By Katie Ellington, News Editor

The United Kingdom is the second largest economy in the European Union and a net contributor to the EU’s budget. But that may change in June.

Citizens of Great Britain, Ireland, Malta and Cyprus as well as Commonwealth citizens and some British nationals (those who have lived oversees for less than 15 years), will be able to vote on whether UK will remain an EU member in a referendum on June 23, according to USA TODAY. Although the referendum was a promise Prime Minister David Cameron made during his 2015 re-election campaign, Cameron himself does not support the move to leave the EU.

“Having that seat at the table in the EU – just as being a member of NATO – is a vital way that we project our values and our power and our influence in the world,” Cameron said on the Andrea Marr Show Sunday morning.

Cameron addressed parliamentarians Monday to announce a deal struck with European leaders last week that he hopes will influence voters to remain in the Union. This deal will grant the UK a “special status” if it chooses to continue membership. CNN reported that while the bloc would keep its powerful position in the world market, this special status would keep it from being “part of a European super-state.”

According to CNN, Cameron cites concern about “Russian aggression and Islamic terrorism” as well as potential risks to the UK’s economy. USA TODAY reported that the British pound’s value declined sharply Wednesday (its value after a 0.9 percent decrease is $1.3887 USD, which is a nine year low) and implied the reason was “continuing fears about Britain’s membership.”

An article in the Guardian stated that the International Monetary Fund gave a similar warning, stating that uncertainty caused by the change could but a stop the economy’s stable growth.

Joseph Quinlan, the head of market & thematic strategy for Bank of America, Global Wealth & Investment Management, said a Brexit could also jeopardize the finances of the United States’ global profits.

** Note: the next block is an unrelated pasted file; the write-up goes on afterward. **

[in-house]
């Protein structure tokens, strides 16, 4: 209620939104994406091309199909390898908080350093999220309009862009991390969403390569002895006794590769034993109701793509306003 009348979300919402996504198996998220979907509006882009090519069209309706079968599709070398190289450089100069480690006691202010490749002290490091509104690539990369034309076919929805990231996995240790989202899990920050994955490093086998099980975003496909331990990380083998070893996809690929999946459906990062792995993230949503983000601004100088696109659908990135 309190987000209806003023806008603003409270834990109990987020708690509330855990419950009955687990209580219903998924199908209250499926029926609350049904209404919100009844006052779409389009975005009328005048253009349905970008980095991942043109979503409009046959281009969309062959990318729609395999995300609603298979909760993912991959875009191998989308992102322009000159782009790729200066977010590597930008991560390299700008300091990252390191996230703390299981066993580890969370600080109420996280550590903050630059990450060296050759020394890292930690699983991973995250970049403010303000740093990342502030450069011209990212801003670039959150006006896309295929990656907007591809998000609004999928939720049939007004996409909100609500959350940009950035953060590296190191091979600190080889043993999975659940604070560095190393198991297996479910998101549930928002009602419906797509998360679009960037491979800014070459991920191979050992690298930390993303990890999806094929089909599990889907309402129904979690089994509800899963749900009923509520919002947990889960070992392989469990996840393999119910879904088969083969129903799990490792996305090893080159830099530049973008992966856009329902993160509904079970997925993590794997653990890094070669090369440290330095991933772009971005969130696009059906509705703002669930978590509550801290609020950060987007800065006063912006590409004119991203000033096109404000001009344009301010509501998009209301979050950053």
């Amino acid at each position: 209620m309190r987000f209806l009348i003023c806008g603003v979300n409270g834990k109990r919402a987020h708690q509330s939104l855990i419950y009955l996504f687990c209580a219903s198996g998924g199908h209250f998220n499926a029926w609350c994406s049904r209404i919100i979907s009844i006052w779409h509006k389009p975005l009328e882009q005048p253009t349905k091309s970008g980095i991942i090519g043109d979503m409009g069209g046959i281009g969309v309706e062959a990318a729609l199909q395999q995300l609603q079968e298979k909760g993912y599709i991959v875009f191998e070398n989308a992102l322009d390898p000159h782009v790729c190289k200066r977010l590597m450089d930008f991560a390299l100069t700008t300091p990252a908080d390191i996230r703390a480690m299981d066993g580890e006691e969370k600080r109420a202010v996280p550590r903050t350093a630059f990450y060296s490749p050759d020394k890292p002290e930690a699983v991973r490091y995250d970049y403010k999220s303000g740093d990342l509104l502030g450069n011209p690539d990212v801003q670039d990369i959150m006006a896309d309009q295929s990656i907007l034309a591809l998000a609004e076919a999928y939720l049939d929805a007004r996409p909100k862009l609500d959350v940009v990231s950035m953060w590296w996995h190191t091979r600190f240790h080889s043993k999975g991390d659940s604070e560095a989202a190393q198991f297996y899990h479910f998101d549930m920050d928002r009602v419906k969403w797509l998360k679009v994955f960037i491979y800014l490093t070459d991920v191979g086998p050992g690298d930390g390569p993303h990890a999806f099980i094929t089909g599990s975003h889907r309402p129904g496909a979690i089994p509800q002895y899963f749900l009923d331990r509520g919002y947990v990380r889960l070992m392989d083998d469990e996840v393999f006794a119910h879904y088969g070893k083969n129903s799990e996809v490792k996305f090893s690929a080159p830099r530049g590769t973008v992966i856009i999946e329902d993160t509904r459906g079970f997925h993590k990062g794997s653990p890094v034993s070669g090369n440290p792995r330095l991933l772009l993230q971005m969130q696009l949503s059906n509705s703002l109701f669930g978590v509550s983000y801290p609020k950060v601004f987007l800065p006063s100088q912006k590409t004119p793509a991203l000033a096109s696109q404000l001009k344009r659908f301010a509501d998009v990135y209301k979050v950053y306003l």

“A Brexit would squeeze the affiliate earnings of numerous U.S. multinationals strategically ensconced in the United Kingdom, and force many companies to rethink their overall EU strategies,” Quinlan told MarketWatch.

J.P. Morgan, on the other hand, views the situation differently. According to a team of equity strategists led by Mislav Matejka said lower stock prices and hesitant investors could mean a big financial payoff for those willing to take the risk.

“UK is a high-yielding, liquid market that typically does well in a challenging global backdrop and in a falling bond yield regime,” they added.

While Cameron and his supporters say that leaving the EU means only trouble for Britain, London Mayor and fellow conservative Boris Johnson disagrees. He stands with the “Vote Leave” campaign, which argues leaving will save the country money, slow migration and eliminate pesky regulations.

CNN Money reported that Britain contributed £8.5 billion ($12 billion) more than it received to the EU last year. The EU’s migration policies allow EU migrants to have “unrestricted access to Britain shores and jobs.” Currently, 3 million EU nations live in the UK

A study by think tank Open Europe found that the EU’s regulations cost the UK about £33.3 billion ($47 billion) a year; however the UK would still have to follow EU regulations in order to continue unrestricted trade with member nations. Trade with EU nations contributes 45 percent of British exports and 53 percent of imports as well as 3.4 million British jobs.

If the UK does choose to leave the Union, it will be the first nation to do so since the EU’s formation in 1950.